Never in Scripture is the spirit of a person said to survive the death of the body as an immortal, conscious entity. The breath or spirit is simply the life force implanted by God at creation and shared by every living thing, whether human or animal. "For the fate of humans and the fate of animals is the same; as one dies, so dies the other. They all have the same breath, and humans have no advantage over the animals; for all is vanity. All go to one place; all are from the dust, and all turn to dust again" (Eccl. 3:19, 20). This does not mean that in respect to intellect and the capacity to make moral choices humans have no advantage over the animals. It means that humans and animals have the same life force implanted by God and taken away when they die.

Some Bible interpreters try to use Ecclesiastes 12:7 to prove that the immortal spirits of good people go to heaven when they die. On the contrary, the text is simply referring to the opposite process to that which occurred at creation (Gen. 2:7). If the "spirit" or "breath" spoken of in this verse is a person's immortal soul, then the souls of all people, good and bad, must go to heaven when they die. But no one believes that the spirits of evil people go to heaven when they die. The text is not teaching that. It is telling us that the life principle that God gives is taken back when a person dies. The doctrine of the immortality of the soul is not even implied.

Both the Old and New Testaments sometimes use the word spirit to refer to the mind of man, his capacity to reason, as well as his ability to feel and choose (see Dan. 2:1; 5:12; Matt. 26:41; Rom. 1:9 etc.). Such intellectual and emotional faculties never survive the death of the body. The spirit is not depicted in the Bible as the real self that goes on living after the body has died. In this sense, the spirit is the inner life of man that is totally dependent upon the existence of the body. As we shall see, the dead person has no further reasoning powers, or emotions, or powers of will. Dead persons are totally unconscious. Because the life force has been taken way, they cease to be living persons.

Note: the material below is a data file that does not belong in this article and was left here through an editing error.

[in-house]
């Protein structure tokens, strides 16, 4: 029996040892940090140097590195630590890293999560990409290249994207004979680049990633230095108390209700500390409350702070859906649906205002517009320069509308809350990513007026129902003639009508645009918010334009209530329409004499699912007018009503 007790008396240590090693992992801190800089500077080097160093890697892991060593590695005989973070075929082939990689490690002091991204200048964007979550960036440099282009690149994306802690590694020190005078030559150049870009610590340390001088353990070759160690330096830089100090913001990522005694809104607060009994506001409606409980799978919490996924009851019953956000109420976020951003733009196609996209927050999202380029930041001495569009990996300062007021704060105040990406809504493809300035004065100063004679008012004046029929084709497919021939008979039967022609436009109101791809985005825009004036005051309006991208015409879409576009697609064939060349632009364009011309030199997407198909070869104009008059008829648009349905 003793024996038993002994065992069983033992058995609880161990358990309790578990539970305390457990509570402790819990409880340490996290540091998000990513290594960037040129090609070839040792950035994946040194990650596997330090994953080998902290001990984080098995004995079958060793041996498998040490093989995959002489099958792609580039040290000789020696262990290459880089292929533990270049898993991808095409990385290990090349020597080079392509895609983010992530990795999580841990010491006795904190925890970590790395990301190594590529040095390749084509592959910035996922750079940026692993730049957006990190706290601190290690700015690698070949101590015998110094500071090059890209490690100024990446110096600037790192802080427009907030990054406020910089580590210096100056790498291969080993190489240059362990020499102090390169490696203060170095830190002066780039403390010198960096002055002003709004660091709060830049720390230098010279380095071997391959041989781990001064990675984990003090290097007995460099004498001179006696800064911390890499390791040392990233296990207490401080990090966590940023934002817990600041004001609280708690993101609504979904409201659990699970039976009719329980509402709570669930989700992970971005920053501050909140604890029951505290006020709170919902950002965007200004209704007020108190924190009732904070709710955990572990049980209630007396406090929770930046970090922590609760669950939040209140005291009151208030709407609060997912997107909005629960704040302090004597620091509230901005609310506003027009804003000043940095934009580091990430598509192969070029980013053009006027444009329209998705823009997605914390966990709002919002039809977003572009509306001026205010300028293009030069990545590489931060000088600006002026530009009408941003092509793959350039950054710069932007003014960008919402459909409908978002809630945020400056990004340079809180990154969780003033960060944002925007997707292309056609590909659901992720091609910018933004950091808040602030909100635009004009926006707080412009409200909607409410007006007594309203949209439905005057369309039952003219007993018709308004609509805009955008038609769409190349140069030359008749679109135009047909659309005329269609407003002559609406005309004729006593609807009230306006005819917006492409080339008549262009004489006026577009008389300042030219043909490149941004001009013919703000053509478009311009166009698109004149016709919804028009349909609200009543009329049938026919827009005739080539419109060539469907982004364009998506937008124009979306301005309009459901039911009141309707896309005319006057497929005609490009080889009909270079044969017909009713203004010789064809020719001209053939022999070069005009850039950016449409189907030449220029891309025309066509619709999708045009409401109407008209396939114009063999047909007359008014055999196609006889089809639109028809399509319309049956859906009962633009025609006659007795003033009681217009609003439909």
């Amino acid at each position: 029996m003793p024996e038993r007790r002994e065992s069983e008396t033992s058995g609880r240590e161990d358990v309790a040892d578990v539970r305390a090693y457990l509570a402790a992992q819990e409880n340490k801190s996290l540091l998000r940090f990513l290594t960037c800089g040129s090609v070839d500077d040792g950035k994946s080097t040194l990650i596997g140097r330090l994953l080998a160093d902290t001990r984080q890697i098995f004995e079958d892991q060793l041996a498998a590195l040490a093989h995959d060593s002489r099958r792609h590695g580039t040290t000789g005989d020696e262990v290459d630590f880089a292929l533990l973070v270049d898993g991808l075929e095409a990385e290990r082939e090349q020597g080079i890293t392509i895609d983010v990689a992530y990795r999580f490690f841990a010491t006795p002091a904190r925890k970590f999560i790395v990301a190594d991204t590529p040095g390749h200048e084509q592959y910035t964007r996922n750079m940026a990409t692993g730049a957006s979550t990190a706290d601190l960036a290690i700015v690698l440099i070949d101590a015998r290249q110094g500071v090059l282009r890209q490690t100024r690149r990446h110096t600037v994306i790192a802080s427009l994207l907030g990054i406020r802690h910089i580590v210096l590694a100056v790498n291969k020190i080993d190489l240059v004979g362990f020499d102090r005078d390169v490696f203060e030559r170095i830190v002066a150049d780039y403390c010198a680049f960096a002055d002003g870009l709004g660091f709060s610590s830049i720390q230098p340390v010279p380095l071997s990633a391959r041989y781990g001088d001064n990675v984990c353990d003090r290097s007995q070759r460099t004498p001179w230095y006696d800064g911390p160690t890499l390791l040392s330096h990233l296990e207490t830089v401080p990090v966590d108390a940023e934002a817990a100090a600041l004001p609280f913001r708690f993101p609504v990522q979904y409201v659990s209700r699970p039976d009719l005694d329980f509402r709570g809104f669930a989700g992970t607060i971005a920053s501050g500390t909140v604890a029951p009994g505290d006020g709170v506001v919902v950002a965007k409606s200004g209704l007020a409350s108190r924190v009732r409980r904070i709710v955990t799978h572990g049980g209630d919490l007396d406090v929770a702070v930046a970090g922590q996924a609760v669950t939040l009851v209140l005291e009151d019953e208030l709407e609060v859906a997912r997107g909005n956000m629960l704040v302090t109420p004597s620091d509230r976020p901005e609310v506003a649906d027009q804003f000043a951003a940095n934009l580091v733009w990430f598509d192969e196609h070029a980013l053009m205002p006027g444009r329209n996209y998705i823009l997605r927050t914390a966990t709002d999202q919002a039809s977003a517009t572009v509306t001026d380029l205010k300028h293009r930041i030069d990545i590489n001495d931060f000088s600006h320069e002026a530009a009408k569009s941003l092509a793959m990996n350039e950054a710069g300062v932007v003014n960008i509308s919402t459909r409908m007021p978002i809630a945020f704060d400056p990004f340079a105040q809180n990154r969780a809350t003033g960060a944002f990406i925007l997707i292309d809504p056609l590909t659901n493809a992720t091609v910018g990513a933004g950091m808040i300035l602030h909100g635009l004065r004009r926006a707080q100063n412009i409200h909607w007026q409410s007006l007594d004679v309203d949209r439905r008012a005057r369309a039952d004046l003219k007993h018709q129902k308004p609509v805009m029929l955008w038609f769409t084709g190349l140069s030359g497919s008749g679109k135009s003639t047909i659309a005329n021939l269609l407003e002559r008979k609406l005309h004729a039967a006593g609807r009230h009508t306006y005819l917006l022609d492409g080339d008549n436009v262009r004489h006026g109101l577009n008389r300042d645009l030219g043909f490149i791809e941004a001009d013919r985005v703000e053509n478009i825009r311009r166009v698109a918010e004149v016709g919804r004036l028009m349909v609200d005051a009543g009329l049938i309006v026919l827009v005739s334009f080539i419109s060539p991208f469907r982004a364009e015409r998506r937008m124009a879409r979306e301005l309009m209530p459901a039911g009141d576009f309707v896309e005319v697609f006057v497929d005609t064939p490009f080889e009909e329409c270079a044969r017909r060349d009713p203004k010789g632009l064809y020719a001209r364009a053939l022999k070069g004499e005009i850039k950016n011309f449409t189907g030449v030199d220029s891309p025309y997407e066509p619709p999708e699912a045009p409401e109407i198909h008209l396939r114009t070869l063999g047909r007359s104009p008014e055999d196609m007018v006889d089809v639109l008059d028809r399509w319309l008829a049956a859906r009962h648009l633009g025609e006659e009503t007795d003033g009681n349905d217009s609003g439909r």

Our study of the breath of life ("spirit") contradicts the teaching that humans have within them an immortal soul that goes on living either in heaven or hell. Now we must look further to see if our conclusions are supported by other things the Bible says about the soul and the state of humans in death.


Did God create an immortal soul for man? Genesis 2:7 says that the body + the breath of life = "a living soul" (KJV). That implies that if the breath of life were withdrawn, the person would be a dead soul. If souls can die, they cannot be regarded as immortal, because immortality is the capacity never to die. What does the Bible teach on this question?

Can a living soul die? "The soul [Hebrew: nephesh] that sinneth, it shall die" (Eze. 18:4, KJV). "And every living soul [Greek: psuche] died in the sea" (Rev. 16:3, KJV). Writing of the Nazarite, Moses said, "All the days that he separateth himself unto the Lord he shall come at no dead body" (Num 6:6, KJV). The word translated "body" is the Hebrew word nephesh that means "soul."